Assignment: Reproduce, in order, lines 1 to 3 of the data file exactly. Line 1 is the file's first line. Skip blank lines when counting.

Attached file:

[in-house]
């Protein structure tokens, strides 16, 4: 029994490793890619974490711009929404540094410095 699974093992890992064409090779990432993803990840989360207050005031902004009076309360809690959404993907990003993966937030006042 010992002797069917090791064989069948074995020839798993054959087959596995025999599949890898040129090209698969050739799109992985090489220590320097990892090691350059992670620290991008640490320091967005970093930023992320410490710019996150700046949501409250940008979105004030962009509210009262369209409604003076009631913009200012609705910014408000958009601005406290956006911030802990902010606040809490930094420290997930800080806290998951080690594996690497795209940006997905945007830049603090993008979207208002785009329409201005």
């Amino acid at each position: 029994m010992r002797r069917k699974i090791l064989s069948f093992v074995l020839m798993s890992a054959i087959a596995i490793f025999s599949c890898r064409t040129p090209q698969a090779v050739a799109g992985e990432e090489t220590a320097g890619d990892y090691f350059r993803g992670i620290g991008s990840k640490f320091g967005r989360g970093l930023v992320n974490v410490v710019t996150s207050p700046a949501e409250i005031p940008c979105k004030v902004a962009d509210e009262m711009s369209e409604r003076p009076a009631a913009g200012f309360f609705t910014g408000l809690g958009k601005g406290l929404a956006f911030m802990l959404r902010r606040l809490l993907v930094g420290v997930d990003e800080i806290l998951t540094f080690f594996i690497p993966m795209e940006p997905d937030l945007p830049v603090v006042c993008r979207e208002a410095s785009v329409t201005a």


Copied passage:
[in-house]
């Protein structure tokens, strides 16, 4: 029994490793890619974490711009929404540094410095 699974093992890992064409090779990432993803990840989360207050005031902004009076309360809690959404993907990003993966937030006042 010992002797069917090791064989069948074995020839798993054959087959596995025999599949890898040129090209698969050739799109992985090489220590320097990892090691350059992670620290991008640490320091967005970093930023992320410490710019996150700046949501409250940008979105004030962009509210009262369209409604003076009631913009200012609705910014408000958009601005406290956006911030802990902010606040809490930094420290997930800080806290998951080690594996690497795209940006997905945007830049603090993008979207208002785009329409201005």
């Amino acid at each position: 029994m010992r002797r069917k699974i090791l064989s069948f093992v074995l020839m798993s890992a054959i087959a596995i490793f025999s599949c890898r064409t040129p090209q698969a090779v050739a799109g992985e990432e090489t220590a320097g890619d990892y090691f350059r993803g992670i620290g991008s990840k640490f320091g967005r989360g970093l930023v992320n974490v410490v710019t996150s207050p700046a949501e409250i005031p940008c979105k004030v902004a962009d509210e009262m711009s369209e409604r003076p009076a009631a913009g200012f309360f609705t910014g408000l809690g958009k601005g406290l929404a956006f911030m802990l959404r902010r606040l809490l993907v930094g420290v997930d990003e800080i806290l998951t540094f080690f594996i690497p993966m795209e940006p997905d937030l945007p830049v603090v006042c993008r979207e208002a410095s785009v329409t201005a």